'Pizza to the Polls' Delivers Thousands of Pizzas to Waiting Voters

As Americans stood in long lines to cast a ballot on Tuesday, a nonprofit organization supplied thousands of pizzas to hungry citizens waiting to vote across the country.

The donation-based nonprofit Pizza to the Polls had sent 3,050 pizzas to 221 polling places in 34 states as of 2:30 p.m. Eastern time, according to its website. At that point, the organization said it had raised $140,132 so far in 2018 and had $73,950 remaining.

So how does someone get some free pizza?

"Voters simply need to take a picture or video of themselves standing in line at a polling location and upload it to the nonprofit's website," The Hill reported. "From there, Pizza to the Polls will order pizzas from the nearest pizza place and have them delivered to anyone in line."

Voters wait to get a ballot at a polling station in Hillsboro, Virginia, on November 6. ANDREW CABALLERO-REYNOLDS/AFP/Getty Images

The organization is nonpartisan and sends pizzas around the country to polling places. Any leftover money will be saved for future "voters and/or marchers," according to the website. Each pizza costs $20, but those donating can pay any amount of money.

"Americans are hungry for democracy and are turning out in record numbers to vote. But that means long lines and sometimes empty stomachs, which might discourage these brave patriots from performing their civic duty," the website reads

"Fortunately Pizza to the Polls is here to deliver the one thing that pairs so perfectly with freedom: piping hot 'za. We take reports of long lines from folks around the country and then find local pizza places to deliver the goods."

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πŸ‘„ - Oh? They need pizza at 9000 Overland Ave, Culver City, CA 90230, USA

via Long line for early voting in Culver City gives me hope #votesaveamerica #GOTV #IKAR

— Pizza to the Polls (@PizzaToThePolls) November 5, 2018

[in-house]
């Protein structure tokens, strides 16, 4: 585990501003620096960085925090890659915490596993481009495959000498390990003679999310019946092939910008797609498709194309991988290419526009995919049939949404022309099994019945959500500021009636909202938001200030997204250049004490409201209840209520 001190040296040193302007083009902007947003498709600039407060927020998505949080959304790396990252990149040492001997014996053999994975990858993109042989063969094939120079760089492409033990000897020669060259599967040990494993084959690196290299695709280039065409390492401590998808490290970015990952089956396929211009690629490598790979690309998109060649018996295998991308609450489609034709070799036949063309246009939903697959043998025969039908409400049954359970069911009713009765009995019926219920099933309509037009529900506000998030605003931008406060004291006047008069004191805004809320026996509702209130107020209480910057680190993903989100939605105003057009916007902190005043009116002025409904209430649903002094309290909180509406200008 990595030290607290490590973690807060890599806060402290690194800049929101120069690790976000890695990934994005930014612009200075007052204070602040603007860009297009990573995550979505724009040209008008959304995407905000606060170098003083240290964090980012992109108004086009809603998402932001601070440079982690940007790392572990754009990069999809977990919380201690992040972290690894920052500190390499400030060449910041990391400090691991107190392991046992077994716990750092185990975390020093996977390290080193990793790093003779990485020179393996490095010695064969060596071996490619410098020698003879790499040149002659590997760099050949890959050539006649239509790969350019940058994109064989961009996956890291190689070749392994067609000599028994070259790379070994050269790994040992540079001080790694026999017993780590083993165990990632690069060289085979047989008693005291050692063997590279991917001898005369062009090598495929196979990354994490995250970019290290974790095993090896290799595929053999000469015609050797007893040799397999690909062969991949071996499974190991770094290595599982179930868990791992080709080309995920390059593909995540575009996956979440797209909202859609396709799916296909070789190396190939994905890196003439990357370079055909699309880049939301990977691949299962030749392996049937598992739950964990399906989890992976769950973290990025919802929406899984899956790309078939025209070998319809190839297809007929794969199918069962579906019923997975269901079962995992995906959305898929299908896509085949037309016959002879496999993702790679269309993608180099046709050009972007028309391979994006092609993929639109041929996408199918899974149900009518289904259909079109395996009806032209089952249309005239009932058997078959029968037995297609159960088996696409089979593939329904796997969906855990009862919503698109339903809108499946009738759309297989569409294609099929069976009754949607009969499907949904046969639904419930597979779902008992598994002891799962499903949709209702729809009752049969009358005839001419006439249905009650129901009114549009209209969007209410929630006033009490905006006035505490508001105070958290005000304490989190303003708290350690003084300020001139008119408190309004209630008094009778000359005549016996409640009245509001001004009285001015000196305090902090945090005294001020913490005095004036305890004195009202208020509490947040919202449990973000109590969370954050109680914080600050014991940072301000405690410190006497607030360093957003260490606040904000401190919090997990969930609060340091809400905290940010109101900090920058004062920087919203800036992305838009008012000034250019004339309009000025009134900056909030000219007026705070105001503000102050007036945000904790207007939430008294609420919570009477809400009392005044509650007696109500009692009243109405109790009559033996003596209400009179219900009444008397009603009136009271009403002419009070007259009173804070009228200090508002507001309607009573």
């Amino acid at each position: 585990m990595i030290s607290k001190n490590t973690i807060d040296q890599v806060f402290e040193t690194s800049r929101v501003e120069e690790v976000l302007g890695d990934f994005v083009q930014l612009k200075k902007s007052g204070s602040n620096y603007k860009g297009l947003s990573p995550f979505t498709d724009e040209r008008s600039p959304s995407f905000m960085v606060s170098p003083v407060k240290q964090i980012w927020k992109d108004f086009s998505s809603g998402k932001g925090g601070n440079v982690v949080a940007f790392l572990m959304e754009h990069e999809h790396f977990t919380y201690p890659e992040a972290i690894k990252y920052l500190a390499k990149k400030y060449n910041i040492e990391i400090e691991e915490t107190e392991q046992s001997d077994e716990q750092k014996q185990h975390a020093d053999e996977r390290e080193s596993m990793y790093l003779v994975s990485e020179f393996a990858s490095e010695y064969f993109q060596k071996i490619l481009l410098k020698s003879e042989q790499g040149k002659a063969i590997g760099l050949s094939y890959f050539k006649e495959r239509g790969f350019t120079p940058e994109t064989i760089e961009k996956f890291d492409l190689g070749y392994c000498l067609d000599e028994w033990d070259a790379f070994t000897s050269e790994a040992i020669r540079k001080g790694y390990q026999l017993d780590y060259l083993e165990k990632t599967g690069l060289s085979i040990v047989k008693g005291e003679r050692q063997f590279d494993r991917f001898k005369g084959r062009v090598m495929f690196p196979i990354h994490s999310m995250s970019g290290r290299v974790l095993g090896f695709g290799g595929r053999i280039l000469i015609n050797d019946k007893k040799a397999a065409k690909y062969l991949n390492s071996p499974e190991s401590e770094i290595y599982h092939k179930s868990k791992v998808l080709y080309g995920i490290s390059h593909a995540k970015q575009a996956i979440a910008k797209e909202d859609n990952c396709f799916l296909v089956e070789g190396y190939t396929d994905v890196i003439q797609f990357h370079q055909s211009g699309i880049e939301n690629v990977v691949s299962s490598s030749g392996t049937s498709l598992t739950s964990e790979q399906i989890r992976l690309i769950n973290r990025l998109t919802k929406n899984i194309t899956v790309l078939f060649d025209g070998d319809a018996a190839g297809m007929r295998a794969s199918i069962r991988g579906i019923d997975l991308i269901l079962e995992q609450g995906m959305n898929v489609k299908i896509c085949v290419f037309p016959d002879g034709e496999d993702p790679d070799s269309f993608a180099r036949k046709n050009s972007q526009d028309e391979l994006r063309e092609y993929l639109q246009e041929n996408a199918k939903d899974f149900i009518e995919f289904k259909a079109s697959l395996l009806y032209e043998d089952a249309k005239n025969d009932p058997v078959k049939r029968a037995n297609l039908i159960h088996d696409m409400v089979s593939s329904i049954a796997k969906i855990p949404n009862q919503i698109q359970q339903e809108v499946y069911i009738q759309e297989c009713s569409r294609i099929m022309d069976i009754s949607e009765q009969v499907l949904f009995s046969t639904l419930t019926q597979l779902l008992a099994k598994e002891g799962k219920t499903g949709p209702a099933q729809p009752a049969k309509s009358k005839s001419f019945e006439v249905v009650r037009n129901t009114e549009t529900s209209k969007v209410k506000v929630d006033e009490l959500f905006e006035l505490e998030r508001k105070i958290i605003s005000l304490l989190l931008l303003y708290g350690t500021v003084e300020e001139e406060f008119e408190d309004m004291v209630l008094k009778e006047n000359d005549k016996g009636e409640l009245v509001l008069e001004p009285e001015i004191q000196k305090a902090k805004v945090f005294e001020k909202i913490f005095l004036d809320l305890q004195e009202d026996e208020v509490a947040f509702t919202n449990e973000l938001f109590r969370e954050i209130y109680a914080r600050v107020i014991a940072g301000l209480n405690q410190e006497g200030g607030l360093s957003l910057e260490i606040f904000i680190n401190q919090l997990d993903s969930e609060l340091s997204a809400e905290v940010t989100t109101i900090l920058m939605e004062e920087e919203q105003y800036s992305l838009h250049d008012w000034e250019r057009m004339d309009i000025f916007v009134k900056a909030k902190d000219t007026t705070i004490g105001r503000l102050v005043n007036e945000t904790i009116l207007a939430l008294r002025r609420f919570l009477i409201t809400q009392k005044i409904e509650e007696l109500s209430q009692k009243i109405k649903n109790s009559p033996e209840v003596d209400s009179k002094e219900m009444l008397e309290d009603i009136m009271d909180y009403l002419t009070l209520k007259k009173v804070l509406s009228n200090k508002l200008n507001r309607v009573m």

On Tuesday, long poll lines were reported in multiple states, including Georgia, where Democrat Stacey Abrams is facing Republican Brian Kemp in a contentious and potentially historic gubernatorial contest.

Polling locations in the state's Gwinnett County were experiencing technical problems that forced hundreds of voters to wait to cast their ballot according to The Atlanta Journal-Constitution.

Reports of broken scanners, poll places opening late and long lines also emerged in the tri-state area. A voter tweeted a video of firefighters opening the door of a Brooklyn, New York, polling place because election workers didn't have the building key, according to WPIX.

@ABC7NY UPDATE: The Polling workers stated that they do not have the key to open the doors and now we have to wait til 7 to vote. The voting booth was supposed to be open at 6am. pic.twitter.com/dT9ZRueBUG

— Jay (@SwankyGT) November 6, 2018

Mahen Gunaratna, the New Jersey governor's communications director, posted a video of an extensive line of voters in Jersey City.

Voting in Jersey City this morning, 8:05 a.m. #ElectionDay pic.twitter.com/dTJNXPLLRY

— Mahen Gunaratna (@GunaRockYa) November 6, 2018

Some voters in the St. Louis region also reported extensive waits, according to the St. Louis Post-Dispatch. "I waited close to 45 minutes just to get a electronic ballot. Some left because there was no time frame given for the paper ballot option," said Michael Kelly, who was voting in Ferguson, Missouri.

This story was updated with more recent information from the Pizza to the Polls website.